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CEISA group’s iconic Gran Canaria cement factory at El Pajar request renewal of private port concession from Puertos Canarios

CEISA group’s iconic Gran Canaria cement factory at El Pajar request renewal of private port concession from Puertos Canarios

Cementos Especiales de las Islas SA (CEISA) has requested new authorisation from Puertos Canarios to renew their private port concession to continue using the Santa Águeda Pier, the only privately-owned industrial port on the islands, after the current concession ends. The request was made and processed this Tuesday morning, as the port’s concession term, granted in 1972, expires in October of next year, reports the company in a statement.

“The port infrastructure, located at the foot of the cement factory facilities, is essential for the production of this construction material, since it allows reception of part of the raw materials from the Peninsula and the transfer of the finished product to the port of Las Palmas and the rest of the islands of the Archipelago, “explained CEISA, specifying that “these operations involve the movement of half a million tons of materials annually and, thanks to this installation, the circulation of one hundred trucks per day is avoided via the South GC-1 highway along with the emission of 3,000 tons of CO2.”

The CEISA group, based in the province of Las Palmas, has 15 production, storage and sales points on Gran Canaria, Lanzarote, Fuerteventura and La Palma, has a turnover of €60 million and creates 150 direct jobs, of which 30% are of a technical profile. The indirect employment generated amounts to a further 450 people. The El Pajar factory has a production capacity of 1.5 million tons of cement and its materials are sold exclusively in the Canary Islands. Last year, despite the pandemic, the plant maintained its normal activity with the entire workforce, except for one fortnight was limited to essential jobs only.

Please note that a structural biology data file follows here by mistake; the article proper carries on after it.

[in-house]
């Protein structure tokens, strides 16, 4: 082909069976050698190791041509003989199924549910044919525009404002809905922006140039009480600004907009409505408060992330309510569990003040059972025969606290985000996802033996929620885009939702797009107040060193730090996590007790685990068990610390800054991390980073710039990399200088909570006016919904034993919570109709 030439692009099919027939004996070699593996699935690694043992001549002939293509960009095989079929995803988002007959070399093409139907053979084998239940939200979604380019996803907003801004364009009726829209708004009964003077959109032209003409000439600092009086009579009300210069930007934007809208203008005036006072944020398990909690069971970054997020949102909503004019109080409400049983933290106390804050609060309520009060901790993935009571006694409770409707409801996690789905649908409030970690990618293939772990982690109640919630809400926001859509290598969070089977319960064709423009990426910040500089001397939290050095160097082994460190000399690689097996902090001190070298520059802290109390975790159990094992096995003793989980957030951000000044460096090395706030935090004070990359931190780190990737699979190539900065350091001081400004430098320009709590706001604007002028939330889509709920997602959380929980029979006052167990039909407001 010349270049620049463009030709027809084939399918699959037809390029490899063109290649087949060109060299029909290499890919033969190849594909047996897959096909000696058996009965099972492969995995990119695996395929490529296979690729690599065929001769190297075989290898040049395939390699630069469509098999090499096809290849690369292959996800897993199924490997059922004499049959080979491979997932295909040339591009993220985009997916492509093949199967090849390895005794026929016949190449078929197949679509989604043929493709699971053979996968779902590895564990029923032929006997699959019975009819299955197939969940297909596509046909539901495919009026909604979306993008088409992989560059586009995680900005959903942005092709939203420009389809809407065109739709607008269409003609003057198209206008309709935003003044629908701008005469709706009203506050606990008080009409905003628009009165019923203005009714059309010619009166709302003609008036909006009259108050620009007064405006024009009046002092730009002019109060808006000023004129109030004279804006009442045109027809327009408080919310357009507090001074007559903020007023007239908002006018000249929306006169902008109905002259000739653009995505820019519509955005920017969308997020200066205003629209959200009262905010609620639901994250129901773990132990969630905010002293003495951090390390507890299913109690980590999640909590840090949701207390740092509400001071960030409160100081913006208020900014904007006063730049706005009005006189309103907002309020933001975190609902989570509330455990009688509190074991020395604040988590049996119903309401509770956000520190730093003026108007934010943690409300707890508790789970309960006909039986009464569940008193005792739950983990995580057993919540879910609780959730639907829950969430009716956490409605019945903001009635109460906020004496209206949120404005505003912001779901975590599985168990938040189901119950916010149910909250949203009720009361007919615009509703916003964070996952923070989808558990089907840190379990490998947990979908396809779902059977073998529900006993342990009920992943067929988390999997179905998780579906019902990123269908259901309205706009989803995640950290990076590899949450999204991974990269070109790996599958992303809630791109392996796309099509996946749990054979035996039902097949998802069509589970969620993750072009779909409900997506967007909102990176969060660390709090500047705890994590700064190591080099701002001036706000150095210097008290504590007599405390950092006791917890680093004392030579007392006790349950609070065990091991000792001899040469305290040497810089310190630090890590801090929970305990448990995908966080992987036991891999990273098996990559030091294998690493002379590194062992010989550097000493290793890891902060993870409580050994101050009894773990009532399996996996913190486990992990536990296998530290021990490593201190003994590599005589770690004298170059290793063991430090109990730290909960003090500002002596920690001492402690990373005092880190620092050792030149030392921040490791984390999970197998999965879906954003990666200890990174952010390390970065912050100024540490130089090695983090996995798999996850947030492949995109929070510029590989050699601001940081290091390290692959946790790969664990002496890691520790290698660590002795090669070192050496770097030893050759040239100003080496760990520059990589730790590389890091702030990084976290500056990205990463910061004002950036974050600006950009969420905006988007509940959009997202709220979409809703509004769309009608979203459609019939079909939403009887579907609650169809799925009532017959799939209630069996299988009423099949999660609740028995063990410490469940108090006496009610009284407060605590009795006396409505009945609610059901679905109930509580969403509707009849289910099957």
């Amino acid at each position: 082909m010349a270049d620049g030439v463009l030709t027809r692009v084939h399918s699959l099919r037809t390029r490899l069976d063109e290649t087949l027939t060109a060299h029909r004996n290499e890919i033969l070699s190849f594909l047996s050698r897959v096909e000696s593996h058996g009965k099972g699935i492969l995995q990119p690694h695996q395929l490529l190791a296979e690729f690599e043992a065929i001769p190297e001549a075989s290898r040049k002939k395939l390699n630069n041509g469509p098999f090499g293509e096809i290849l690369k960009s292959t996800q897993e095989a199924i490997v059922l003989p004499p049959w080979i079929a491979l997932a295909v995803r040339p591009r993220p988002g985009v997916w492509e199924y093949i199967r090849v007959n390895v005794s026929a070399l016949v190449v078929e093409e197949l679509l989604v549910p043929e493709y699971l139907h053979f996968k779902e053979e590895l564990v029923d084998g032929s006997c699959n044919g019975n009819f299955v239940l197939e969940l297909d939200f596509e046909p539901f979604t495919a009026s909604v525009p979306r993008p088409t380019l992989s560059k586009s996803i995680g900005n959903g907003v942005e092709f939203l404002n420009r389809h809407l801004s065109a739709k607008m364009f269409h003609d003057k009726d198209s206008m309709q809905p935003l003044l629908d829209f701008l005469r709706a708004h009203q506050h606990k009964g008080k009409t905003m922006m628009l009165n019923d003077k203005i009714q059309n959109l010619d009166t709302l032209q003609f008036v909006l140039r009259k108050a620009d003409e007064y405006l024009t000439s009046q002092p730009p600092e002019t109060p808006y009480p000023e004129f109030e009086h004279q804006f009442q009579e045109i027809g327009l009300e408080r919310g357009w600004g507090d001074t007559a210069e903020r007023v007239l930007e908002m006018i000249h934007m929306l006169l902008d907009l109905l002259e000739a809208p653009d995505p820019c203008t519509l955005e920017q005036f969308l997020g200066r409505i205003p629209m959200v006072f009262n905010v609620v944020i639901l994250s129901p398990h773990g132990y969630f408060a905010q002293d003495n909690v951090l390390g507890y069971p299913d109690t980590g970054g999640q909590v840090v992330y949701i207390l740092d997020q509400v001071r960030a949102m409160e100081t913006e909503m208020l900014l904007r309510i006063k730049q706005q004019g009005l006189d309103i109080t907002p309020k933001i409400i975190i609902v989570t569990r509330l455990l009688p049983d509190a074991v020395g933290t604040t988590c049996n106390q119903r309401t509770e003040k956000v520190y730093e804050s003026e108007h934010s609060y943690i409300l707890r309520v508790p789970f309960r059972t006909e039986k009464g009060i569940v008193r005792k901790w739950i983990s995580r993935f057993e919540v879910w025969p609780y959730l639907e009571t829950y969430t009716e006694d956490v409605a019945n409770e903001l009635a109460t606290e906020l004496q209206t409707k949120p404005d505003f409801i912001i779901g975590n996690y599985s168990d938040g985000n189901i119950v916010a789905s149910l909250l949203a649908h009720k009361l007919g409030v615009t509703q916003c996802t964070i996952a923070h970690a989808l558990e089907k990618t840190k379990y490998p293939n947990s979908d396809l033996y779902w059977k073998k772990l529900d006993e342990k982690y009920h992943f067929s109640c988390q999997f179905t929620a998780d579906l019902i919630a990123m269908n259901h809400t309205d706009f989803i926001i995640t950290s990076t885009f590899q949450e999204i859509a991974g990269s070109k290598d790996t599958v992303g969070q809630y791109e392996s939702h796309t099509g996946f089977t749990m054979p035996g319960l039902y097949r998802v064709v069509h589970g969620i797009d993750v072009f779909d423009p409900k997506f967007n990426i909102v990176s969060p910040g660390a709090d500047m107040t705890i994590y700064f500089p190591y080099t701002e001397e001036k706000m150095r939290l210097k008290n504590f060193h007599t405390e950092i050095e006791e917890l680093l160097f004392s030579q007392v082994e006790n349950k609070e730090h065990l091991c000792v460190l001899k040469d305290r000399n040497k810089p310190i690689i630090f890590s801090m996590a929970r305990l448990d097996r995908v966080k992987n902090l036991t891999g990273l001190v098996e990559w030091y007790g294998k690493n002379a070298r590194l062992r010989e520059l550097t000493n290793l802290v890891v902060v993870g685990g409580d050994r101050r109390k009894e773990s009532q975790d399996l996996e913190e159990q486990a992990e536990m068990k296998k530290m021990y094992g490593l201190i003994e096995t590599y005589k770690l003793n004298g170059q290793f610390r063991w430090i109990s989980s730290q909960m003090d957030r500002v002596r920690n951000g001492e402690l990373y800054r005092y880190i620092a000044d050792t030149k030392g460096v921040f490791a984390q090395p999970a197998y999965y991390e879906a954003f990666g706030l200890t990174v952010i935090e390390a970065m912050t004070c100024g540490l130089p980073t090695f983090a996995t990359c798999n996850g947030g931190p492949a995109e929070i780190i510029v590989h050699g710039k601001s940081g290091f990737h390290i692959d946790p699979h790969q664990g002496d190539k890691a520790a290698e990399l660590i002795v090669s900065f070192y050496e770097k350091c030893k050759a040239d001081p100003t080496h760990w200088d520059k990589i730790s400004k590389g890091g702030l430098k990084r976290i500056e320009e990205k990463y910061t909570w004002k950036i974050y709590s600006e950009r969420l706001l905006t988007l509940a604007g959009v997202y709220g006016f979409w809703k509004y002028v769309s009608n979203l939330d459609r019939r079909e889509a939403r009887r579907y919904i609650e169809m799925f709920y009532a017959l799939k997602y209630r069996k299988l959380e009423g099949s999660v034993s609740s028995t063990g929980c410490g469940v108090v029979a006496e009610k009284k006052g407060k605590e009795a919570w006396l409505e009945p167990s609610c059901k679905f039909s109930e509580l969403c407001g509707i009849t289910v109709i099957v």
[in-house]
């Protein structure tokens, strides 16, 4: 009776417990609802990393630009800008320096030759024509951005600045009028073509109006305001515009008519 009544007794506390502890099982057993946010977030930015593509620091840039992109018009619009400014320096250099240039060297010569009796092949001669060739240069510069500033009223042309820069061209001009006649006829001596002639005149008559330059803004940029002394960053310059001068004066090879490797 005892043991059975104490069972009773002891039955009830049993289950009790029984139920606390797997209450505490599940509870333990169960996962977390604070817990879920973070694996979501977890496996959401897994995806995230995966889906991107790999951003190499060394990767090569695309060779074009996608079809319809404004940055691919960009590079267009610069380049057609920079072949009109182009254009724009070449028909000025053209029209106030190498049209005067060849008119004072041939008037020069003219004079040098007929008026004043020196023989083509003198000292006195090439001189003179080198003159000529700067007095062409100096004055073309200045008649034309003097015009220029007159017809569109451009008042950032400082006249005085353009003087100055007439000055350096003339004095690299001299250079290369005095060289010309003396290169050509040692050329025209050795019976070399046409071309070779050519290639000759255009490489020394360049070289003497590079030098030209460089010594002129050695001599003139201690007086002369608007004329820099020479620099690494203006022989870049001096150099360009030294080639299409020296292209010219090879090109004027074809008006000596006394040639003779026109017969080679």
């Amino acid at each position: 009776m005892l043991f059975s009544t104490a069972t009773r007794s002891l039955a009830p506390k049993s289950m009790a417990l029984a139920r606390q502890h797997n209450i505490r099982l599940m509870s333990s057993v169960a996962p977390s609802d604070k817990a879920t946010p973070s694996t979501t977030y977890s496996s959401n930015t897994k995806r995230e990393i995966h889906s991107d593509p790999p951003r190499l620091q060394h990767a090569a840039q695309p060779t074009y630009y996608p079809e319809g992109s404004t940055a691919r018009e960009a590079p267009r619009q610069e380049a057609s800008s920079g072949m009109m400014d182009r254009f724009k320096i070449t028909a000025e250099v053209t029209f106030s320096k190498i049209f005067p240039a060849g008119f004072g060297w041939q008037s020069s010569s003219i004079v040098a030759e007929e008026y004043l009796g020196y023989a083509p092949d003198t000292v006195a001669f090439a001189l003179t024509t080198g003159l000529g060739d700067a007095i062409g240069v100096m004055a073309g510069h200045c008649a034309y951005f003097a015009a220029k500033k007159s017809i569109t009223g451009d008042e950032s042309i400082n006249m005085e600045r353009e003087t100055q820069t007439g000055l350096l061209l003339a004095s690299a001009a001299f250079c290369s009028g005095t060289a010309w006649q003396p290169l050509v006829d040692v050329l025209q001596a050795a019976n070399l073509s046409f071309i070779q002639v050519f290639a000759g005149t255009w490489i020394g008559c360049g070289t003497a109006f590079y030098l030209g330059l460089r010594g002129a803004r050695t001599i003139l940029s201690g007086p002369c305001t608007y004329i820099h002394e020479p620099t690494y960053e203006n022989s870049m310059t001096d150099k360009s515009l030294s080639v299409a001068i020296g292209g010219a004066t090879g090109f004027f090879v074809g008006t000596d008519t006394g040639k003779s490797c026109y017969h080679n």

“We have been in El Pajar for more than 60 years, generating wealth and employment, and our objective is to continue developing our activity with the three fundamental pillars, our factory, located on company land; quality and exclusivity to the Canary Islands, and the port, which allows us to be absolutely efficient by reducing transfers to a minimum”, said Claudio Piernavieja , General Coordinator of the CEISA group.

Cementos Especiales de las Islas began their journey in 1957, gaining their private port concession to build a large industrial loading pier in 1972 and have already spent more than six decades dedicated to the manufacture and sale of cement, mortar and construction materials for Gran Canaria and the rest of the islands. From their factory in El Pajar, in San Bartolomé de Tirajana, four types of cement and one type of mortar are produced adapted to constructions on the Islands, thanks to the Canarian pozzolana, the special volcanic silicate that is added to special underwater cements and hardwearing cements like Portland, considered one of the best such additives in the world for the manufacture of cement.

Editor’s Musings:

private port concessionThere are some who wish to develop the Bahía Santa Agueda as a tourist resort, with various interested parties having expressed a desire to take full advantage of what is thought to be the most tranquil and sunny spot on the whole island.  There is a lovely little beach at El Pajar, overlooked by what some believe could have been the very first christian chapel ever built on the island, in a cave in the cliffside above the beach.  Though there is no reason to think that CEISA will not be able to renew their concession, it will be of interest to some who may be looking for opportunities to exploit the privileged position, currently occupied by the cement factory, for more touristic aims.  Only time will tell whether this will be simply an administrative process of renewal, or if any objections are to be raised about the manner in which this now prime piece of real estate is being exploited. With the Be Cordial Hotel Santa Agueda having just finished construction there is already some reason to suspect that further tourism interests might make themselves known.

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